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Combined effects of nitrogen addition and organic matter manipulation on soil respiration in a Chinese pine forest

Wang, Jinsong, Wu, L., Zhang, Chunyu, Zhao, Xiuhai, Bu, Wensheng, Gadow, Klaus V.
Environmental science and pollution research international 2016 v.23 no.22 pp. 22701-22710
Pinus tabuliformis, carbon, carbon dioxide, coniferous forests, ecosystems, fertilizers, growing season, microbial biomass, models, nitrogen, organic matter, soil, soil microorganisms, soil respiration, uncertainty, urea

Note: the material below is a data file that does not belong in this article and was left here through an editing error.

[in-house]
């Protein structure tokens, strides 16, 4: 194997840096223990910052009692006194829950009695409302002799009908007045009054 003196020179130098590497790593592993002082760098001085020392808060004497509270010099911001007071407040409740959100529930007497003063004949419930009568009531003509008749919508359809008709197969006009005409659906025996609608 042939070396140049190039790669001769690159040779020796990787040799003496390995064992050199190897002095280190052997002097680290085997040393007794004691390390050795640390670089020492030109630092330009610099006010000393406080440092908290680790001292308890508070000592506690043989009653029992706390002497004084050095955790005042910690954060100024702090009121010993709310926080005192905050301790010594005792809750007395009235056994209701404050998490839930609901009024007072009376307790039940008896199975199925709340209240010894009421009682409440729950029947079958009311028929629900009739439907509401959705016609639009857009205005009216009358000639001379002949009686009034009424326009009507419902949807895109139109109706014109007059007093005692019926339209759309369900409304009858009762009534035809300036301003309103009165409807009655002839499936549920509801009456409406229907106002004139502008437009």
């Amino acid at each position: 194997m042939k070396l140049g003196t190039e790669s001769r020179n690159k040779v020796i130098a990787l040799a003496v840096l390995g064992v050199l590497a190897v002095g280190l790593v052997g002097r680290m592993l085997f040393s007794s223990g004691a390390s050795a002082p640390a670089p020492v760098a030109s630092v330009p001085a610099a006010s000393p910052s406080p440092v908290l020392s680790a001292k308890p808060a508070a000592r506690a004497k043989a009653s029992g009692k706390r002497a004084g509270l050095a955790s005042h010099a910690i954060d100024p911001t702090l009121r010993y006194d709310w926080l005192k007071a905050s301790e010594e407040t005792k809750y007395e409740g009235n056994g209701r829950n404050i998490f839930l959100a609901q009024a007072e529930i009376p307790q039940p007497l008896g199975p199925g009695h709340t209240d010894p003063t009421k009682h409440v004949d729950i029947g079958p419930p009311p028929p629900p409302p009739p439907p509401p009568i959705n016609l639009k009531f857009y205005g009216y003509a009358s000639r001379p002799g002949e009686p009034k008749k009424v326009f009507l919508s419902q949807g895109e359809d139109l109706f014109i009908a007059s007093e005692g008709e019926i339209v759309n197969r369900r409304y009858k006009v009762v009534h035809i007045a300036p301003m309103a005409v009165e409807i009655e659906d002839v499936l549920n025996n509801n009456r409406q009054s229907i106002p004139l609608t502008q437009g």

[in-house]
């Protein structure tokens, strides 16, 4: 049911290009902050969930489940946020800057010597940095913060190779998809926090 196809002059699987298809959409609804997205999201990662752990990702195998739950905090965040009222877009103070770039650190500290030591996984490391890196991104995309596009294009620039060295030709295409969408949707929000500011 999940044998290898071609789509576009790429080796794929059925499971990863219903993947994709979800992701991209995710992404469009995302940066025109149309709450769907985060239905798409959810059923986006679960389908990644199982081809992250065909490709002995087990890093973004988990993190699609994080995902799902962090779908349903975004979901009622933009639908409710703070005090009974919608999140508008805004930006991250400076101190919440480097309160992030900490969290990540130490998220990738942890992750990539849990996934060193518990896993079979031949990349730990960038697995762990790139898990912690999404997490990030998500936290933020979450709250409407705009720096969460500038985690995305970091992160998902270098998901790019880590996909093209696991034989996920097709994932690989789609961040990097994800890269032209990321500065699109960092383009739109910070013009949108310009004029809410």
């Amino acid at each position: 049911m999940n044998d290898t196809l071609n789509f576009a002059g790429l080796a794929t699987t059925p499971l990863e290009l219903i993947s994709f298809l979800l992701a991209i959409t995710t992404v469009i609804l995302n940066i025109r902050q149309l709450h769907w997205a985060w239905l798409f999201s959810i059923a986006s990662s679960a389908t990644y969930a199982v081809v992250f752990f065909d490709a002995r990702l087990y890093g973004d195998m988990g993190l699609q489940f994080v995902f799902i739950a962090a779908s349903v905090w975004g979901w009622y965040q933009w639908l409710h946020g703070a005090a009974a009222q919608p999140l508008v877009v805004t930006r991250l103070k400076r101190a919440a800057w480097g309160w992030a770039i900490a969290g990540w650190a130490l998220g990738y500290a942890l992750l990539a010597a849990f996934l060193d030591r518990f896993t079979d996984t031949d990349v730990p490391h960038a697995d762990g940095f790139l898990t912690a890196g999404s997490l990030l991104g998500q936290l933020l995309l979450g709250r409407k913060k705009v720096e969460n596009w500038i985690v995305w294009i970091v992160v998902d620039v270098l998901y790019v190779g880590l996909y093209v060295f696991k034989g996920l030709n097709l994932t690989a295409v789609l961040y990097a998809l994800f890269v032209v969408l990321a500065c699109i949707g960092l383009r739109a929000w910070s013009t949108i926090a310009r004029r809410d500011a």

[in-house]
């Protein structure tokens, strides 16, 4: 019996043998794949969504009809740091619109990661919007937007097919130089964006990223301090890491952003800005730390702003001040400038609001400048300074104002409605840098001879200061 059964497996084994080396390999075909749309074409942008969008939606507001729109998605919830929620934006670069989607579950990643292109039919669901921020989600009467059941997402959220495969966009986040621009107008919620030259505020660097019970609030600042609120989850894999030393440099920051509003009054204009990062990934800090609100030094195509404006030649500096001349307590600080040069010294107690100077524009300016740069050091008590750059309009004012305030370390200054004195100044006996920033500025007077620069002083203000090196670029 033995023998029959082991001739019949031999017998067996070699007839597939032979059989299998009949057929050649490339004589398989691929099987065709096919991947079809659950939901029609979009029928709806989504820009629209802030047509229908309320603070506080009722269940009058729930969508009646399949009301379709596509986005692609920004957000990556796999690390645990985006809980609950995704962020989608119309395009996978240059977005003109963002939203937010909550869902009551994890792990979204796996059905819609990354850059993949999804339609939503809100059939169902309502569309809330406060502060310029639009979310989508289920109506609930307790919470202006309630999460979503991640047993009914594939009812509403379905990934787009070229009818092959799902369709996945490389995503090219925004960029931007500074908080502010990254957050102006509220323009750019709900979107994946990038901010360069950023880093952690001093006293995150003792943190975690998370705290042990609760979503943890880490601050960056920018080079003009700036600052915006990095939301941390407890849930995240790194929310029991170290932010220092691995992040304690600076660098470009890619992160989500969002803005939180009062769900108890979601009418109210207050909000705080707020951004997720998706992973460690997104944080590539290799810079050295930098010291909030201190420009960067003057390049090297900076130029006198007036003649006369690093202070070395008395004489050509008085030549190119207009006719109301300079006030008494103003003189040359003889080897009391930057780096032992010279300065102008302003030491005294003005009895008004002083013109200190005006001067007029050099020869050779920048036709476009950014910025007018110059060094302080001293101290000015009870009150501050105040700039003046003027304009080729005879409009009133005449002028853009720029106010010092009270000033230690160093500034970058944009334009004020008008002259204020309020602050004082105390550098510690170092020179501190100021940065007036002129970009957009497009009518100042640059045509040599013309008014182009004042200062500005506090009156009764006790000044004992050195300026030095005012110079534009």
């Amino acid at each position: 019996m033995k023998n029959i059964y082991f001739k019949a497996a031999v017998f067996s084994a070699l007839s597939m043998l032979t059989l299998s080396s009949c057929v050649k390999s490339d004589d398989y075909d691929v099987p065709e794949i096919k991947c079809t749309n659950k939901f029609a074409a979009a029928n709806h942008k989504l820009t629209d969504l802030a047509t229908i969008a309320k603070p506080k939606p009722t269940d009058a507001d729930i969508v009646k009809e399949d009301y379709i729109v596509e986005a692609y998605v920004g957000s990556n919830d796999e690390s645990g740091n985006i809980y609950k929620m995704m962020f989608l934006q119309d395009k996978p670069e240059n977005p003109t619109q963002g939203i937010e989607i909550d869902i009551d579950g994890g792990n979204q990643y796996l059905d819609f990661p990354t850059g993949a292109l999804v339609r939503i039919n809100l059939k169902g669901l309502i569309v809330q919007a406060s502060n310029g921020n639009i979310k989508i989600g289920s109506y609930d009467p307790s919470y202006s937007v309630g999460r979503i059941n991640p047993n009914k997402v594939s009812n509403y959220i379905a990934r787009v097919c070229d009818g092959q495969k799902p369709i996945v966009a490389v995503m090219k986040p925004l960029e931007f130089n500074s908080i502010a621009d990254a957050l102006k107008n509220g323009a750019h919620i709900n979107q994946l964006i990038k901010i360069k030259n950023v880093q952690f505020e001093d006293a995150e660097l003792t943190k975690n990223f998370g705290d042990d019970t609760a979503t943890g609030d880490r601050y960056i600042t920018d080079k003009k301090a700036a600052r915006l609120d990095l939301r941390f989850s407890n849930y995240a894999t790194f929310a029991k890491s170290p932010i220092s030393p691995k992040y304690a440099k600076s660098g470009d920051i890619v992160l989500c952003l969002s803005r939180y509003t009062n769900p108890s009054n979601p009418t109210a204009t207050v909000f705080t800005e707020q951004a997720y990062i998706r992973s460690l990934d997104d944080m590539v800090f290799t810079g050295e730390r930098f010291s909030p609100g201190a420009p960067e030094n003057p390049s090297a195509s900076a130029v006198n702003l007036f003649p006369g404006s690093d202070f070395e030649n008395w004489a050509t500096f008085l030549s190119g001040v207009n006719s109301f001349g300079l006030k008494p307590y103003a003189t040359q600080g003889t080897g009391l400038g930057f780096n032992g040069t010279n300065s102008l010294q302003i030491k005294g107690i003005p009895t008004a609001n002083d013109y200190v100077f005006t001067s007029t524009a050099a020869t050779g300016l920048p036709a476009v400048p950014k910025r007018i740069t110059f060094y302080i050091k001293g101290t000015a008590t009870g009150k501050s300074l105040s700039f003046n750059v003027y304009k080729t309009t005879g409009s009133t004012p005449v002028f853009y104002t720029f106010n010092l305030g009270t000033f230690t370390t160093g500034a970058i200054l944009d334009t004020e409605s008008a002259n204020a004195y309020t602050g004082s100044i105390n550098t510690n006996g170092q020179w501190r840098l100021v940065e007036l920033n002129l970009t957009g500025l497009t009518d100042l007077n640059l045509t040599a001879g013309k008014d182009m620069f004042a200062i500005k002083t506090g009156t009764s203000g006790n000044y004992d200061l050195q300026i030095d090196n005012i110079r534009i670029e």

The response of soil respiration (Rs) to nitrogen (N) addition is one of the uncertainties in modelling ecosystem carbon (C). We reported on a long-term nitrogen (N) addition experiment using urea (CO(NH₂)₂) fertilizer in which Rs was continuously measured after N addition during the growing season in a Chinese pine forest. Four levels of N addition, i.e. no added N (N0: 0 g N m⁻² year⁻¹), low-N (N1: 5 g N m⁻² year⁻¹), medium-N (N2: 10 g N m⁻² year⁻¹), and high-N (N3: 15 g N m⁻² year⁻¹), and three organic matter treatments, i.e. both aboveground litter and belowground root removal (LRE), only aboveground litter removal (LE), and intact soil (CK), were examined. The Rs was measured continuously for 3 days following each N addition application and was measured approximately 3–5 times during the rest of each month from July to October 2012. N addition inhibited microbial heterotrophic respiration by suppressing soil microbial biomass, but stimulated root respiration and CO₂ release from litter decomposition by increasing either root biomass or microbial biomass. When litter and/or root were removed, the “priming” effect of N addition on the Rs disappeared more quickly than intact soil. This is likely to provide a point of view for why Rs varies so much in response to exogenous N and also has implications for future determination of sampling interval of Rs measurement.